The Car

A blacked out 70’s sedan roams the Utah desert, leaving a trail of dust, and tire tracks of blood. Hitchhikers and bicyclists, ground meat, flesh, bone and all, churned into the pavement beneath 2500 pounds of merciless steel. Its thunderous wail of a horn blasts in a distant, dusty horizon, as the police and citizens of a small southwestern town scramble frantically for a way to stop it. The body count rises – police cruisers and bullets alike – all effectless against this supernatural force of evil on four wheels.

Sheriff Wade Parent (James Brolin) and his girlfriend Lauren (Kathleen Lloyd) are enjoying the domestic challenges of a new family and starting a new school year when the slaughter starts. First two cyclists are ground into stone and rammed off a 200 foot bridge to a broken doom. Then a hitchhiking musician is (rightfully) smeared into the road with repeated effort. Brolin takes a stance against whats brewing, and still – his captain is fractured to death into the cement, and two cruisers are steamrolled into oblivion, along with the officers driving them.

Something very dark and evil in the form of a black sedan has come to town in The Car – a 1977 stalk and kill horror film spun from the mood set by the stunning release of Jaws. The vehicle used for the film – a customized 1971 Mark III Lincoln – was an original developed by George Barris, the same man who designed the TV series Batmobile and the Munsters family car. It is without a doubt a main character in the film, with presence. Its tinted red windows, bulletproof exterior, spinechilling horn, and heavily browed headlights personify it with evil, setting a very dark tone for the latter half of the story.

It is no coincidence that the High Priest of Satan himself, Anton Svandor Lavey, was a technical adviser on this film, as he had also been for The Devil’s Rain in 1975. Both films incorporate a sense of dread that is intangible, but felt throughout nonetheless. Where special effects are absent, there is an underlying feeling of negativity, subtly inferred with Ronny Cox sneaking drinks from a whiskey bottle stashed in the truck of his police cruiser, snatched with a shaky hand… the long scenes of silence and staring off into surely what must be visions of impending doom and an inescapable, Hellish fate… not to mention the rarely focused upon fact that there is no driver in that car. Hope being lost, weakness, and loss of self were the types of things Lavey would advise be included. All inferred signs of the deterioration of the characters’ souls, and are effective in relaying the general impression that there is very little hope, and that the enemy they face is one of true, Satanic evil.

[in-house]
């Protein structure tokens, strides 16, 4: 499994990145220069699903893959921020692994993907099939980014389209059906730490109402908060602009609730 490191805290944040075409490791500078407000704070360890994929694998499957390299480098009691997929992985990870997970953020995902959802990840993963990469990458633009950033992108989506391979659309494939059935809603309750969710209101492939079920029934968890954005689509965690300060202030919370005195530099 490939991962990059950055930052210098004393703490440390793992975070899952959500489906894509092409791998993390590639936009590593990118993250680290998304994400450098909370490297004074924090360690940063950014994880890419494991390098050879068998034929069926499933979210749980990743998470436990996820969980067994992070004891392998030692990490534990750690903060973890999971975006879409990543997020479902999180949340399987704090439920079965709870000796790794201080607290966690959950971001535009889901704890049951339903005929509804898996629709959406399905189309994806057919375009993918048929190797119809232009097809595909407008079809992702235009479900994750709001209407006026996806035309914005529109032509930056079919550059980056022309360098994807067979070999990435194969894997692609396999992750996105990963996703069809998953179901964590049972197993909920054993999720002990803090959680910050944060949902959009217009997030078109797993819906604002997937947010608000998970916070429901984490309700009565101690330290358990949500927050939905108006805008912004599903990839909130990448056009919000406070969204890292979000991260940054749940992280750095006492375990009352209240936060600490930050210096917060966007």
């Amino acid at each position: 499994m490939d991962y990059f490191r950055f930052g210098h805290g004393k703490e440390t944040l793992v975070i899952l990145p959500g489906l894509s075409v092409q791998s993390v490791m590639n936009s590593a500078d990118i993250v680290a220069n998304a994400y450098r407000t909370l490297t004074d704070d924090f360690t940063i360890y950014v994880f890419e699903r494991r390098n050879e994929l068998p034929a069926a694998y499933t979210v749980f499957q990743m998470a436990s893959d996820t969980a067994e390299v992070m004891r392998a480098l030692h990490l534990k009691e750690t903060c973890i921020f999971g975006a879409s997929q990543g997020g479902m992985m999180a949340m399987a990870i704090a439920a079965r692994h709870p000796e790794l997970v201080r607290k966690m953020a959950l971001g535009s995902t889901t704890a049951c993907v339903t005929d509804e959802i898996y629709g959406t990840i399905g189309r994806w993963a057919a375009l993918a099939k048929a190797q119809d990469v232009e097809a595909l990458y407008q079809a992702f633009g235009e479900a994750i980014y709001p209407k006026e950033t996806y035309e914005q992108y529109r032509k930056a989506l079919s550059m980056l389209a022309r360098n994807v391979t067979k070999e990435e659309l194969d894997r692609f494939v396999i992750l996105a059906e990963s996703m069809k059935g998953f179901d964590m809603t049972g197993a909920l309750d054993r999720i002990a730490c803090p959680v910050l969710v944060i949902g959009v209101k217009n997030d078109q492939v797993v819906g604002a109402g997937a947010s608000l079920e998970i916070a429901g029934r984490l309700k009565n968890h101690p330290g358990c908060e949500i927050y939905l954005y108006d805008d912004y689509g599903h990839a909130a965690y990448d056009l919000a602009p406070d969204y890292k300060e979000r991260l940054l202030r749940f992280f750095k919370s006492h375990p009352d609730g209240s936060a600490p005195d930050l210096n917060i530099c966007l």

Final analysis: The Car is a widely underrated horror film that does a good job of inducing negative vibes without the use of gore or shock tactics. In 1970’s fashion, gritty acting and mass panic rule the day, with Brolin providing a firm masculine stance against the vehicular mayhem of The Devil. It manages to maintain an attachment to realism regardless of its supernaturally based circumstances. This is one of those films you can scare younger types with (due to the lack of Tarantino language, nudity, and adult levels of death), but at the same time get the creeps from watching late at night – as The Car revs its engines circling a graveyard in search of victims, or appears out of nowhere in someones garage. The scene where the Sheriff’s girlfriend Lauren is taken out – when The Car drives through her home at 70 miles an hour and obliterates her while she’s on the phone – is nothing less than “classic”. In my opinion, The Car is one of the best PG horror films out there. Check it out.

Official Score